Racially Insenstive Photos Posted by Fraternity Members at California Polytechnic State University

Fraternity students at California Polytechnic State University in San Luis Obispo, posted racially insensitive photographs on social media. The photos included a member of the Lambda Chi Alpha fraternity dressed in blackface and other members dressed in what was referred to as “gangsta” attire.

An emergency town hall meeting was called in response to the social media posts. Hundreds of students packed a classroom to express their concern. Some students were angry that university president Jeffrey Armstrong did not attend the town hall meeting.

Three days later, President Armstrong held a meeting in Harman Hall in the Performing Arts Center on campus that was attended by nearly 1,000 students. President Armstrong stated “I am very, very sorry for what this has caused so many of you. Not just our students, but our faculty, our staff, alumni, many people. Many people have said, ‘I’m embarrassed, and this is not the Cal Poly that I know.’ And this is not the Cal Poly that we want it to be.”

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  1. I graduated from Cal Poly 36 years ago, and don’t recall anything similar to this incident. I included the Black Allumni’s response:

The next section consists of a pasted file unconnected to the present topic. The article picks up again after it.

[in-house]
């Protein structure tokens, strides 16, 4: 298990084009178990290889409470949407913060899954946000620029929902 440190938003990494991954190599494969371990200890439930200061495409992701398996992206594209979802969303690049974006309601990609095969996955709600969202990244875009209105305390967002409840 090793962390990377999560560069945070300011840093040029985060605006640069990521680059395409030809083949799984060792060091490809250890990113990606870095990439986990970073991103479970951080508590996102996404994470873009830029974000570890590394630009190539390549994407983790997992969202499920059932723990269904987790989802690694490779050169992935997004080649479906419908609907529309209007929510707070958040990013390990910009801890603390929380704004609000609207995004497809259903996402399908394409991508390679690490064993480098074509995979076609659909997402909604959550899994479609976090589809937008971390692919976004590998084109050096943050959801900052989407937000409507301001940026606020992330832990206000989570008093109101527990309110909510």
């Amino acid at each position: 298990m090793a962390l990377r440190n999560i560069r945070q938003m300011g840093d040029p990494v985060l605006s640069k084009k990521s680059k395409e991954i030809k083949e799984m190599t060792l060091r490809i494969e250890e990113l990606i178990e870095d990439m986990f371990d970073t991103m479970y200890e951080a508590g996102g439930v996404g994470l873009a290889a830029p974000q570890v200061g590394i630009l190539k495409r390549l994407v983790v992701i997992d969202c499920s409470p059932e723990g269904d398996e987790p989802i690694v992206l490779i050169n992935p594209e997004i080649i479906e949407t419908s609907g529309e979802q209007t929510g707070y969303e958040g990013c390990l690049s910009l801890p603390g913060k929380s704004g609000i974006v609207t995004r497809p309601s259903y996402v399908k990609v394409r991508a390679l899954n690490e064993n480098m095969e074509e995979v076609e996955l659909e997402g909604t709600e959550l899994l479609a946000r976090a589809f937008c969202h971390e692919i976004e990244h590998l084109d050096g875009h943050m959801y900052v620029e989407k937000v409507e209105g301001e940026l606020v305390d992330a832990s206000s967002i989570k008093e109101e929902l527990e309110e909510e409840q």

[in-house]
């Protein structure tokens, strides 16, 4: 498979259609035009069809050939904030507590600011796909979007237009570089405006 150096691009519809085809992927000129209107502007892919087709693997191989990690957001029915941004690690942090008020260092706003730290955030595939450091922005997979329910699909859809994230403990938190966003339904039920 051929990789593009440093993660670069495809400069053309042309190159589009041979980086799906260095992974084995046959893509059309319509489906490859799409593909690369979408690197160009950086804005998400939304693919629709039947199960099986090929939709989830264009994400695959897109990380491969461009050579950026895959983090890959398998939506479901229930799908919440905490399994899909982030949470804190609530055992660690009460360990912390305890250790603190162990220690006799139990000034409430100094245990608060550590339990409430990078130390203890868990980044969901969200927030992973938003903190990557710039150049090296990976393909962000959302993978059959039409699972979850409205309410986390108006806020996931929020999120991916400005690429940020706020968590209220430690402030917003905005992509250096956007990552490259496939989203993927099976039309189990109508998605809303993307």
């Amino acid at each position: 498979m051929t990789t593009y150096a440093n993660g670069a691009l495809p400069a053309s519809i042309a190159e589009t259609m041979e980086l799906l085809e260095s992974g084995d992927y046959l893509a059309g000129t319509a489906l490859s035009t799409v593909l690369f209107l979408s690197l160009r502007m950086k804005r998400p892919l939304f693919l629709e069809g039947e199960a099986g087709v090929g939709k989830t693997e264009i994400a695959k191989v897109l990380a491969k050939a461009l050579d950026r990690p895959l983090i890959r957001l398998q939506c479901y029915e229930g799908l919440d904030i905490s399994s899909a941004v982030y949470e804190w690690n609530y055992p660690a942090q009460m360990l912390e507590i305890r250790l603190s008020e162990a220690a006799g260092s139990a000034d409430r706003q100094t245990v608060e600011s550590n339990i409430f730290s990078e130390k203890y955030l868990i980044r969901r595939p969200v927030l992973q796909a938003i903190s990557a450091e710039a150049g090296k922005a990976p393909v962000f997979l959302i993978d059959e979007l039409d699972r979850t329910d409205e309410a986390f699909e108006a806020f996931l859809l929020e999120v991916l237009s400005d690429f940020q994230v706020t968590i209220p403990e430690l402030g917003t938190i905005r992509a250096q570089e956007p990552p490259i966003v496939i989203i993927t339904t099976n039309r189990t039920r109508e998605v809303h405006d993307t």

Dear Cal Poly Black Alumni Chapter Community,

    Jeff Armstrong, President of Cal Poly, wrote a letter in response to the protests, boycotts, etc. at Cal Poly surrounding the Lambda Chi incident and it is attached below.

    Things have been happening at warp speed, please forgive us if our communications are not the most consistent or reliable. We apologize for the mix up on last night’s conference call. We got our wires crossed. We are going to work out the details and invite those that expressed interest to a future conference call. Again, we apologize.

    While we stand in complete solidarity with the BSU, NSBE, and the other campus organizations condemning Lambda Chi behavior, we at the Black Alumni Chapter having been working with Jeff and his office for over four years to increase diversity on campus and those activities and initiatives continue. In fact, those efforts have taken on a new sense of urgency.

    Fortune Schools is still bringing about 150 5th graders to Cal Poly each year and many undergrads and alumni have participated each year. Jeff worked with Margaret Fortune to make this happen. We lobbied Jeff to establish several scholarships for AA students including the McCoy scholarship which is responsible for 12 Black students on campus (an 8% increase in AA students on campus). Many of the programs and initiatives Jeff outlined the Black Alumni Chapter has been a part of.

    To be clear, as diversity increases on Cal Poly’s campus, there are going to be those that see that as a negative, not a positive. So, be prepared for MORE resistance and intolerance, not less. Change is brought about incrementally and with some struggle. We need to have a long-term commitment to this process. It will be hard, it may get ugly at times, but everything that is worthwhile takes consistent effort.

    In solidarity,
    Cal Poly Black Alumni Chapter
    Board of Directors

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